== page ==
MINNEAPOLIS - As Chairman of the Joint Chiefs of Staff General Martin Dempsey knows, the war isn't totally over in Afghanistan.
"Afghanistan is one of those places where violence and progress can coexist in ways that are just unimaginable," General Dempsey said Thursday when asked about the violence escalating there.
That effort at coexistence seems to be at the heart of the matter.
For the seventh time in just two weeks Afghan security forces, or people dressing in their uniforms, have opened fire on international forces.
On Friday, two Americans were killed by a newly minted Afghan local policeman. He opened fire on them just moments after being given his weapon.
"The investigation is still ongoing and we have no findings yet, in terms of what the reason for this insider threat incident was," said General Gunter Katz of the International Security Assistance Force.
American forces are in the center of trying to quell the violence, and Gen. Dempsey says his staff is well aware that the bulk of it is the western and southern parts of the country.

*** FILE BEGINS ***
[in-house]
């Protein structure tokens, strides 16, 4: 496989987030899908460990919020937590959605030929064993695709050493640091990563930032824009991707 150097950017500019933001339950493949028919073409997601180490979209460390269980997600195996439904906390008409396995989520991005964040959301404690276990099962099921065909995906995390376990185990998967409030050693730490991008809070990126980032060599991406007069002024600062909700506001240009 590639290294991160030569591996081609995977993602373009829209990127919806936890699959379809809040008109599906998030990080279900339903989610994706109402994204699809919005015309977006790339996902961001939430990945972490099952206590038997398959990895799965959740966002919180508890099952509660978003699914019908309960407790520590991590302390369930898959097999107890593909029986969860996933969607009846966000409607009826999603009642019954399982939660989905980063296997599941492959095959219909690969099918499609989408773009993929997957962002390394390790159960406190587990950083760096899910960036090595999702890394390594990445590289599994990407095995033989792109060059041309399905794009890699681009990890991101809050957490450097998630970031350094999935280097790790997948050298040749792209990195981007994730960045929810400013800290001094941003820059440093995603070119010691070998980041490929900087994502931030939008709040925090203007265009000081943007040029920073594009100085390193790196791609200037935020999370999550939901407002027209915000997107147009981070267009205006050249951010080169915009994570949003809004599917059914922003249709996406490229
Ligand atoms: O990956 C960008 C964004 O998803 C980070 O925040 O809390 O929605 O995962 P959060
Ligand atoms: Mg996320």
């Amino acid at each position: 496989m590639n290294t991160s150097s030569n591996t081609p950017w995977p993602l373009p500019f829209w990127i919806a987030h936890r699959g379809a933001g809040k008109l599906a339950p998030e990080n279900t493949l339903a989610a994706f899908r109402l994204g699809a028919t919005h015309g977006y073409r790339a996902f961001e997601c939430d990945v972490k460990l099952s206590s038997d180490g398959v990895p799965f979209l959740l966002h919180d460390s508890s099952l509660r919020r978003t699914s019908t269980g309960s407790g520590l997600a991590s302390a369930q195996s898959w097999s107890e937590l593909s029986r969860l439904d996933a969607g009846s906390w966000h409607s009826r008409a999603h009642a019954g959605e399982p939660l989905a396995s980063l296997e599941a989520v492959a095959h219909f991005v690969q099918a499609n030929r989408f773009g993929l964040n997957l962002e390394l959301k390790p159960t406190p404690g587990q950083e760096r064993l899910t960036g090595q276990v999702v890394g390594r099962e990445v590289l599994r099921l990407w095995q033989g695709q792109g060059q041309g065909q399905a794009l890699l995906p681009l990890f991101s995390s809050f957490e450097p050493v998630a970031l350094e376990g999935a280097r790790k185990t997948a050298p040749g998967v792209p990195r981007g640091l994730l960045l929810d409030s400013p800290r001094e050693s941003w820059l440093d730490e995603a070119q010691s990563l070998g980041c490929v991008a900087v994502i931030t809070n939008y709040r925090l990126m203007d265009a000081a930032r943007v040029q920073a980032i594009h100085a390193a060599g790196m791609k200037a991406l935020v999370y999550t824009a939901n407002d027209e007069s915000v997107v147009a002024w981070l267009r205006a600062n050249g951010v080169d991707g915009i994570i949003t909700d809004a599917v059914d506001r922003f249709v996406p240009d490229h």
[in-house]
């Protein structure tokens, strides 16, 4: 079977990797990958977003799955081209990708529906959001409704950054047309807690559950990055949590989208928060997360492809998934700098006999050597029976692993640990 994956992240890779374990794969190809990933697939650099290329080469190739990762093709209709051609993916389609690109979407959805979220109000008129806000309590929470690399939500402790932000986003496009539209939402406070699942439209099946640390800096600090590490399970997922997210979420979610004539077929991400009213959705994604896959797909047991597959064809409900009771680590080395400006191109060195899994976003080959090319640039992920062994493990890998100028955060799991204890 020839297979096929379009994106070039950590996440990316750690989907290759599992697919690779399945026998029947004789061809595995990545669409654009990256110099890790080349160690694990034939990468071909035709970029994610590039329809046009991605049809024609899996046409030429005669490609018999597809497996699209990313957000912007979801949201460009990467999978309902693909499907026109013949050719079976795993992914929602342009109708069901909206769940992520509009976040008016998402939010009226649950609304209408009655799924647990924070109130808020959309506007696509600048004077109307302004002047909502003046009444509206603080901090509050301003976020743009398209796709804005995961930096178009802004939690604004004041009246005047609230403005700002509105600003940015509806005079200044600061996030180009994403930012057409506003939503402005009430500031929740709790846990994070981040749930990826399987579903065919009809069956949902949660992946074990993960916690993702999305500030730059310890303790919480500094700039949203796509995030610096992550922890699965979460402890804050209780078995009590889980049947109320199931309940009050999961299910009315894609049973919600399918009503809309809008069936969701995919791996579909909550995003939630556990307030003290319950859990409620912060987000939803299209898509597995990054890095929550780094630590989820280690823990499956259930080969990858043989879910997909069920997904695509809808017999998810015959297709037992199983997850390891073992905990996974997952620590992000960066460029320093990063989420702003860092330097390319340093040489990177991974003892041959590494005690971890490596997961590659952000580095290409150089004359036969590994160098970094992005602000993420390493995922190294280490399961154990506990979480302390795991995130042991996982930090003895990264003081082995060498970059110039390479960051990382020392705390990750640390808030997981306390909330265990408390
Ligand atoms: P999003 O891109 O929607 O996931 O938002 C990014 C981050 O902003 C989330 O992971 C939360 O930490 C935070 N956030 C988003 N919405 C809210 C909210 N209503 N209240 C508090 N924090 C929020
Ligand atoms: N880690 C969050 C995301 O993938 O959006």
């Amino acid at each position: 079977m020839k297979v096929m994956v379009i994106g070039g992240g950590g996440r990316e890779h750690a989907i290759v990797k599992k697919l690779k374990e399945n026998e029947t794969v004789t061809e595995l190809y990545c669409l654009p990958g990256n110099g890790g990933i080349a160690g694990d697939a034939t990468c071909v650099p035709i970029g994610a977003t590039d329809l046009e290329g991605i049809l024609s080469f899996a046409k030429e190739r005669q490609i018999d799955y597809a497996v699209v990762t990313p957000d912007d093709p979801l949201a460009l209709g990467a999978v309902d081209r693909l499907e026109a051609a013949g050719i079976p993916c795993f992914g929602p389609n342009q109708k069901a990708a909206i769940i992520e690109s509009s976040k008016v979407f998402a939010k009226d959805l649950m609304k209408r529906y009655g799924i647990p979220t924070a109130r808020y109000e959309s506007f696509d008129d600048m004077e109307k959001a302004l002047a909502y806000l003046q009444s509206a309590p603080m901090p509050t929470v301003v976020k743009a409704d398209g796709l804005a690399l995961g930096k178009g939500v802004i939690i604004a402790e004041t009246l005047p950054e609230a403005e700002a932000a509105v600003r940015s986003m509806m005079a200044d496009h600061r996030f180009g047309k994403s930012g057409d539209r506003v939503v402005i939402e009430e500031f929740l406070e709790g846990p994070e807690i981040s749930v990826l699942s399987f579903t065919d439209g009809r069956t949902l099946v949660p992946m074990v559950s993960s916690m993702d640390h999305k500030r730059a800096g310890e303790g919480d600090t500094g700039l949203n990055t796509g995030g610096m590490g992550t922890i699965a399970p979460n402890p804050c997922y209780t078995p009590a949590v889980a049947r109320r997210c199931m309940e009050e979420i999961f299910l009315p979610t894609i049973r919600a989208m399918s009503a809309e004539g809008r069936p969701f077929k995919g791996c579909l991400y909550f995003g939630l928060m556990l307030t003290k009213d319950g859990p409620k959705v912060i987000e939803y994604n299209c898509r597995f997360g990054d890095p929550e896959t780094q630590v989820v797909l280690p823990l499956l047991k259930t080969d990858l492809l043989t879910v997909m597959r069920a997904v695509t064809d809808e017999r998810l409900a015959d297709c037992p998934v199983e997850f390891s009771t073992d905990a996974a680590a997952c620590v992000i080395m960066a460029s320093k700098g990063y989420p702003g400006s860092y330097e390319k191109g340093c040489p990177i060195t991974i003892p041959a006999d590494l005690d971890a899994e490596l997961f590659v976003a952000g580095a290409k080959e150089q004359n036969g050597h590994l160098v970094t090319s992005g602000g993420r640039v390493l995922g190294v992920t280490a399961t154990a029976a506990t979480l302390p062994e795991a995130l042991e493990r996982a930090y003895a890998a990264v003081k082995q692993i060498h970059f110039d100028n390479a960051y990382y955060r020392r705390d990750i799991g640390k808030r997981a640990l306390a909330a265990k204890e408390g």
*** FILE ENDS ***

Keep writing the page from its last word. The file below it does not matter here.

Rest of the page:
"The violence has continued. It's limited to a handful of places in the country, and that is quite remarkable that though the numbers are up the locations in the country where the violence is prominent is actually down," Gen. Dempsey said.
But that concentration in geography does little to ease international forces members' minds.
So far this year there have been 29 attacks on foreign troops by the Afghans they are training. In those attacks more than 230 Americans have been killed.
To put that in perspective, in all of last year there were 11 attacks.
(Copyright 2012 by KARE. All Rights Reserved. This material may not be published, broadcast, rewritten or redistributed.)